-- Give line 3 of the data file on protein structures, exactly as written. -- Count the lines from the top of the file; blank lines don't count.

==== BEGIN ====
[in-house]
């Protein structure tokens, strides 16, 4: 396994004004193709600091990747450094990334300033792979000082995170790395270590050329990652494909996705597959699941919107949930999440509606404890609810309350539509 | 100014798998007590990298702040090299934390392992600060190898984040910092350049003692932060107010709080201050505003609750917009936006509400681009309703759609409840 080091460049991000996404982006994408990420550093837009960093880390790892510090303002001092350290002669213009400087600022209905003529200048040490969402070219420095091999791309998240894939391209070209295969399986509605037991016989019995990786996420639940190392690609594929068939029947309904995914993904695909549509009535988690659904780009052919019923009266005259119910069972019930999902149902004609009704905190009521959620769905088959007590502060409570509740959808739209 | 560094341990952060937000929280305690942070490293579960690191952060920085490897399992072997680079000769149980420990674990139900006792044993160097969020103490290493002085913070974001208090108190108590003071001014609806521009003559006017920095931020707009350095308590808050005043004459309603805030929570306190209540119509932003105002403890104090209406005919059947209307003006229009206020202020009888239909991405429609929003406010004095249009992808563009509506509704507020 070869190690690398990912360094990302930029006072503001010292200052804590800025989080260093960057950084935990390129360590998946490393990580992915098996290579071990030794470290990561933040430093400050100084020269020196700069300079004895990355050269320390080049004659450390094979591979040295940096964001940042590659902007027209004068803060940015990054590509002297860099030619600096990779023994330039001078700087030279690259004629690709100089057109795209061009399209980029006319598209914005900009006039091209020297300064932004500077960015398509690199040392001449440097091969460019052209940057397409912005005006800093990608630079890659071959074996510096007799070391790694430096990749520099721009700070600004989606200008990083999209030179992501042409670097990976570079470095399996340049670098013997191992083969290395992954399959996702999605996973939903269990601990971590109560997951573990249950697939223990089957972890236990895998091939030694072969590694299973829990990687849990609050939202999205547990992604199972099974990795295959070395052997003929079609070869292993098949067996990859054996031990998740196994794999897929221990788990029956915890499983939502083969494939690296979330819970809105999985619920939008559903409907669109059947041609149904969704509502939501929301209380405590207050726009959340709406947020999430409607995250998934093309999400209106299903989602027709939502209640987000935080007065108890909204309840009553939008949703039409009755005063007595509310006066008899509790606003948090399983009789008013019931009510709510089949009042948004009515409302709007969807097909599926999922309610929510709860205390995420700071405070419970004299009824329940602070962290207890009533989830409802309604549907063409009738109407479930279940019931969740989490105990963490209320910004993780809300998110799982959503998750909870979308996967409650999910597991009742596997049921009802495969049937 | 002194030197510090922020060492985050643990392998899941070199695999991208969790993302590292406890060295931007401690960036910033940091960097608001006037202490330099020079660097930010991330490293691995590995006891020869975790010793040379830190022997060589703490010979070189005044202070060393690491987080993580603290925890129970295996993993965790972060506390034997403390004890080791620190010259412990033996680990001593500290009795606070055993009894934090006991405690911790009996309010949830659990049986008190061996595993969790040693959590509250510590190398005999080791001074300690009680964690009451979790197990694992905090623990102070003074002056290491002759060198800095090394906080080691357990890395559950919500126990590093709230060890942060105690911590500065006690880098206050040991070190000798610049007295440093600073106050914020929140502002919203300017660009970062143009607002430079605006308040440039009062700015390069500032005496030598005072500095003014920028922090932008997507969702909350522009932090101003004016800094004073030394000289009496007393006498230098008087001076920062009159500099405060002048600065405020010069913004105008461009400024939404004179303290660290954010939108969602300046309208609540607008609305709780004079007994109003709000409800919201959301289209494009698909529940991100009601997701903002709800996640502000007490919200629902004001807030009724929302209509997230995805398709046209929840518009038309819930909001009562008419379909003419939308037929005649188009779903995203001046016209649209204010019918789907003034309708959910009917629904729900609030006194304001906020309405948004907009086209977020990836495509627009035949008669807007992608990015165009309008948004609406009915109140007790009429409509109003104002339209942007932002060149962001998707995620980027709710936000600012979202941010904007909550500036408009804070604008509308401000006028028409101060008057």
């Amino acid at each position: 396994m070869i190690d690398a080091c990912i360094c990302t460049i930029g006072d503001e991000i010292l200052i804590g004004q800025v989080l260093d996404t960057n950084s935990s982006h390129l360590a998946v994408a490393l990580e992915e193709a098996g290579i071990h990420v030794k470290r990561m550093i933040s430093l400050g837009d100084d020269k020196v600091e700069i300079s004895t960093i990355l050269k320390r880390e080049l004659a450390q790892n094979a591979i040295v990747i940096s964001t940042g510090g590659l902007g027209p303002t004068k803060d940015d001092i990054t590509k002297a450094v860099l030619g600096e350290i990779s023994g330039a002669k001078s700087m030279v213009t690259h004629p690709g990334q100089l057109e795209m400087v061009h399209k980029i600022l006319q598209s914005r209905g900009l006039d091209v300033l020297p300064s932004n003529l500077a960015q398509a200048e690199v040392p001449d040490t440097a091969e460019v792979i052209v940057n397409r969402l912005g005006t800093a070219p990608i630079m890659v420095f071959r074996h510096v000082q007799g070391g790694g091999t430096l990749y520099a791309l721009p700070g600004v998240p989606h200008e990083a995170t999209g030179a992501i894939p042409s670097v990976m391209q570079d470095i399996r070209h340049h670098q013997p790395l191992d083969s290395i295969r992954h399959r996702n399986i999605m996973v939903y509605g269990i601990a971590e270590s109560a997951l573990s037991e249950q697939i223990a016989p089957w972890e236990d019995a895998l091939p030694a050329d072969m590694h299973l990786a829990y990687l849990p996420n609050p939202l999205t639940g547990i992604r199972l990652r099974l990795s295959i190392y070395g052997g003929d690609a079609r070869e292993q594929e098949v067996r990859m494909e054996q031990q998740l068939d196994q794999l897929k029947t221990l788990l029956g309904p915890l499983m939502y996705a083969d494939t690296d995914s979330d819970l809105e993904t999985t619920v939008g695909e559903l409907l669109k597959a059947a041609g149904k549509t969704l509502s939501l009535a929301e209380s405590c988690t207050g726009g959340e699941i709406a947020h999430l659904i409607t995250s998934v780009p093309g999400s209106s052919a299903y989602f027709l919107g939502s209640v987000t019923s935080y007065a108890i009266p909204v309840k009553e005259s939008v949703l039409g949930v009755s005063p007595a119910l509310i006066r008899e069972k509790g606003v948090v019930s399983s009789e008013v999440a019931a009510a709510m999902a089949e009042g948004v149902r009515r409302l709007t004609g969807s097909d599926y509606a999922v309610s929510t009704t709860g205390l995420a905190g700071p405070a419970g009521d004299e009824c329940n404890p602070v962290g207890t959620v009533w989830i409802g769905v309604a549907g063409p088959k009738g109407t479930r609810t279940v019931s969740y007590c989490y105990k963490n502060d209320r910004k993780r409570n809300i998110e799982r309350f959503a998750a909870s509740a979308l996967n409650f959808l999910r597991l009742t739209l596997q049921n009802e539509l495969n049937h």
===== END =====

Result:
């Amino acid at each position: 396994m070869i190690d690398a080091c990912i360094c990302t460049i930029g006072d503001e991000i010292l200052i804590g004004q800025v989080l260093d996404t960057n950084s935990s982006h390129l360590a998946v994408a490393l990580e992915e193709a098996g290579i071990h990420v030794k470290r990561m550093i933040s430093l400050g837009d100084d020269k020196v600091e700069i300079s004895t960093i990355l050269k320390r880390e080049l004659a450390q790892n094979a591979i040295v990747i940096s964001t940042g510090g590659l902007g027209p303002t004068k803060d940015d001092i990054t590509k002297a450094v860099l030619g600096e350290i990779s023994g330039a002669k001078s700087m030279v213009t690259h004629p690709g990334q100089l057109e795209m400087v061009h399209k980029i600022l006319q598209s914005r209905g900009l006039d091209v300033l020297p300064s932004n003529l500077a960015q398509a200048e690199v040392p001449d040490t440097a091969e460019v792979i052209v940057n397409r969402l912005g005006t800093a070219p990608i630079m890659v420095f071959r074996h510096v000082q007799g070391g790694g091999t430096l990749y520099a791309l721009p700070g600004v998240p989606h200008e990083a995170t999209g030179a992501i894939p042409s670097v990976m391209q570079d470095i399996r070209h340049h670098q013997p790395l191992d083969s290395i295969r992954h399959r996702n399986i999605m996973v939903y509605g269990i601990a971590e270590s109560a997951l573990s037991e249950q697939i223990a016989p089957w972890e236990d019995a895998l091939p030694a050329d072969m590694h299973l990786a829990y990687l849990p996420n609050p939202l999205t639940g547990i992604r199972l990652r099974l990795s295959i190392y070395g052997g003929d690609a079609r070869e292993q594929e098949v067996r990859m494909e054996q031990q998740l068939d196994q794999l897929k029947t221990l788990l029956g309904p915890l499983m939502y996705a083969d494939t690296d995914s979330d819970l809105e993904t999985t619920v939008g695909e559903l409907l669109k597959a059947a041609g149904k549509t969704l509502s939501l009535a929301e209380s405590c988690t207050g726009g959340e699941i709406a947020h999430l659904i409607t995250s998934v780009p093309g999400s209106s052919a299903y989602f027709l919107g939502s209640v987000t019923s935080y007065a108890i009266p909204v309840k009553e005259s939008v949703l039409g949930v009755s005063p007595a119910l509310i006066r008899e069972k509790g606003v948090v019930s399983s009789e008013v999440a019931a009510a709510m999902a089949e009042g948004v149902r009515r409302l709007t004609g969807s097909d599926y509606a999922v309610s929510t009704t709860g205390l995420a905190g700071p405070a419970g009521d004299e009824c329940n404890p602070v962290g207890t959620v009533w989830i409802g769905v309604a549907g063409p088959k009738g109407t479930r609810t279940v019931s969740y007590c989490y105990k963490n502060d209320r910004k993780r409570n809300i998110e799982r309350f959503a998750a909870s509740a979308l996967n409650f959808l999910r597991l009742t739209l596997q049921n009802e539509l495969n049937h």